1.3 Million Homeowners Dread Foreclosure. Are Their Worries Justified? -


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1.3 Million Homeowners Dread Foreclosure. Are Their Worries Justified?

During the COVID-19 pandemic, the United States Congress approved the Coronavirus Aid, Relief, and Economic Security (CARES) Act that allows affected homeowners to skip or delay their payments up to a year. In a recent Census Bureau Household Pulse Survey, 1.3 million homeowners stated that “it is somewhat likely” they will have to leave their current living arrangement in the next two months. The survey ended on August 31. There is a big gap in what the CARES Act promises versus what home lenders provide to their borrowers. Borrowers might have a right to worry if their lenders expect payment as soon as the CARES Act is expired.


The CARES Act was put in place to help people keep their homes in the middle of a pandemic that affects citizens’ financial security. Most Americans, around 70 percent, live paycheck-to-paycheck, so any interruption in their employment or other income significantly affects their ability to pay their bills. According to the CARES Act allows borrowers who have government-backed mortgages to put their home in forbearance for up to 180 days, with the option of extending it for an additional 180 days. Over half of all homeowners have a government-backed mortgage.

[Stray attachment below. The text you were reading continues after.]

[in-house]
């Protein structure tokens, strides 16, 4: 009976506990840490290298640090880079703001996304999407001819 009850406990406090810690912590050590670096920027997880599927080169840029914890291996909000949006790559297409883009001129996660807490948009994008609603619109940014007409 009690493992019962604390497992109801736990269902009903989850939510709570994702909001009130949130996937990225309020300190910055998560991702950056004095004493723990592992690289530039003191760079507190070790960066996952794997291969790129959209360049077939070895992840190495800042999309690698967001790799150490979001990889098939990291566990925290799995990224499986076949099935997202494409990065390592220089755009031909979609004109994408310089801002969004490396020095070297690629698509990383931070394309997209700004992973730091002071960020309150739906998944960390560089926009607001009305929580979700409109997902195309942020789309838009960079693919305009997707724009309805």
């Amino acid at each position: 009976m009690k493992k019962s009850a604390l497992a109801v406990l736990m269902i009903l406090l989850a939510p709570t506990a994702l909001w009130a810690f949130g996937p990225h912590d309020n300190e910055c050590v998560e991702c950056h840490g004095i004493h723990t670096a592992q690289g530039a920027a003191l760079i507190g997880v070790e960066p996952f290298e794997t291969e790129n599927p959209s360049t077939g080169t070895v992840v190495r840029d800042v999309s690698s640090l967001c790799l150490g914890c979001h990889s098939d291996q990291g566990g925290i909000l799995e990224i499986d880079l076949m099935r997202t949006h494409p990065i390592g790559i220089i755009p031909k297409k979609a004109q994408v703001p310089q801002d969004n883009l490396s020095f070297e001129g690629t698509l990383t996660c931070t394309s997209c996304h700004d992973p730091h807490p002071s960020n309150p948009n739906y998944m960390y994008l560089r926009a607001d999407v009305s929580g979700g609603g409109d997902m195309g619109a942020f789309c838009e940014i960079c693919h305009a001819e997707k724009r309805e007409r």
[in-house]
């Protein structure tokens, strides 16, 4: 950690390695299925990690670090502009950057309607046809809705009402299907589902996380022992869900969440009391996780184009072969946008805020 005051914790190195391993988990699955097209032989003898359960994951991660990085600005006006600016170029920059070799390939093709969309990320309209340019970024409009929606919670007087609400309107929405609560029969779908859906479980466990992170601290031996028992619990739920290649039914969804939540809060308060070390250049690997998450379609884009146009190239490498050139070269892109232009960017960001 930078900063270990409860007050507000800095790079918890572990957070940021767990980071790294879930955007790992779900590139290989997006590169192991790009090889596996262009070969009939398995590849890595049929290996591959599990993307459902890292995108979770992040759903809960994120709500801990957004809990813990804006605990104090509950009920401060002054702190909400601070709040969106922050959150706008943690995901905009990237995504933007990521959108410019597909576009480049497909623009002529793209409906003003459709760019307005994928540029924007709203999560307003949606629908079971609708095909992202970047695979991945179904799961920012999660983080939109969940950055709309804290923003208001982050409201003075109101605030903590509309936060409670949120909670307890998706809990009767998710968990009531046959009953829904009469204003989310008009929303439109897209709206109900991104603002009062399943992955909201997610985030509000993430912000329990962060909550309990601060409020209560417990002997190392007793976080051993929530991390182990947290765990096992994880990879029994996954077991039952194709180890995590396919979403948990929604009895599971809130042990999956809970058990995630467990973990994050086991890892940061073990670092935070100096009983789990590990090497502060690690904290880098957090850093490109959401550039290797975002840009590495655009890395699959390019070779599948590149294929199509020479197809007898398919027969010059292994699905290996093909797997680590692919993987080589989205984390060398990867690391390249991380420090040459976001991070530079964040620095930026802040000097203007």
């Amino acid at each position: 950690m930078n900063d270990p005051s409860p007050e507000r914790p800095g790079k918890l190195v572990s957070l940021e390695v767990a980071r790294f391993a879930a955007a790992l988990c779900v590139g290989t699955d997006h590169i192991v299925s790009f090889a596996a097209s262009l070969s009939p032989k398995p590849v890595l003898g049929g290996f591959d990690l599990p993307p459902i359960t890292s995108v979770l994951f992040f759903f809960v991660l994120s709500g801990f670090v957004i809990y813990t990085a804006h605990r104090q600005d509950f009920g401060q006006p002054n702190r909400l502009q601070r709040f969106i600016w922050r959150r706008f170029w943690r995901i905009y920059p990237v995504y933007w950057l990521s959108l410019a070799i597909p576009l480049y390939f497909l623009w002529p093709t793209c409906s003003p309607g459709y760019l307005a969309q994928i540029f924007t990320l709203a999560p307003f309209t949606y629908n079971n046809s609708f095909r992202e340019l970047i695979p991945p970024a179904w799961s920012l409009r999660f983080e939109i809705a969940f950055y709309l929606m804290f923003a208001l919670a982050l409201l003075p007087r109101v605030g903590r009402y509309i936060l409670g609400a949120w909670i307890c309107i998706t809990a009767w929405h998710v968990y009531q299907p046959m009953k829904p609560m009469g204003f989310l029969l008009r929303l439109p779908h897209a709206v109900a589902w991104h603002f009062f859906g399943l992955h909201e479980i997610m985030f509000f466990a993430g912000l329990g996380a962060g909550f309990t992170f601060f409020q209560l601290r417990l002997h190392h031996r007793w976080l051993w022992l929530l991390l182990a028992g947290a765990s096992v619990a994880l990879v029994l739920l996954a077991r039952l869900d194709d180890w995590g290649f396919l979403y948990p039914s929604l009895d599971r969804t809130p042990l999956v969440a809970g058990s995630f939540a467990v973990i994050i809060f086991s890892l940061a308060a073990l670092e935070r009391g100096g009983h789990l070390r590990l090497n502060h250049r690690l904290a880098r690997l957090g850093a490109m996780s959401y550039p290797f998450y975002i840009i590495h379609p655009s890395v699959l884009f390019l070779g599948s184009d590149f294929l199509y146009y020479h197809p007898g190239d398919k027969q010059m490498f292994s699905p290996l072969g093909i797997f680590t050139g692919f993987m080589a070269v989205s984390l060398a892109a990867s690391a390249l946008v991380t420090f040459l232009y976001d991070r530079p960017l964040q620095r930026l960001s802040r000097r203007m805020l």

The CARES Act’s other main point is that government-backed mortgages may not foreclose on the homeowners until at least December 31, 2020. Those lenders who hold the liens on FHA, VA, or USDA homes are not permitted to begin any judicial or non-judicial foreclosure against homeowners or finalize a foreclosure or sale. The CARES Act protection started on March 18 and runs through December 31, 2020.

What Homeowners are Experiencing

During the pandemic, homeowners are often unaware of any payment help they could receive from their lenders. Regularly lenders have not made this information readily available. We know that 3.4 million homeowners are temporarily skipping their mortgage, according to NPR News. However, borrowers are being told by lenders that they can miss their monthly payments, but they will pay a balloon payment after their forbearance is expired.

Therefore, in a few months, we may be experiencing many homeowners who are facing paying four months of mortgage payments at once. Most borrowers would be unable to handle this upcoming bill because the reason they are in forbearance is due to financial hardship. This money is not going to appear suddenly.

Some borrowers are looking everywhere for funds, including drawing funds from their retirement or 401(k) options. Drawing from retirement, while it is a temporary solution, creates a tax bill at a high rate and jeopardizes their future retirement plans.

Forward Thinking

As we wait for the pandemic to wane or the government to outline their laws more, we can educate ourselves more on the available options to provide relief.

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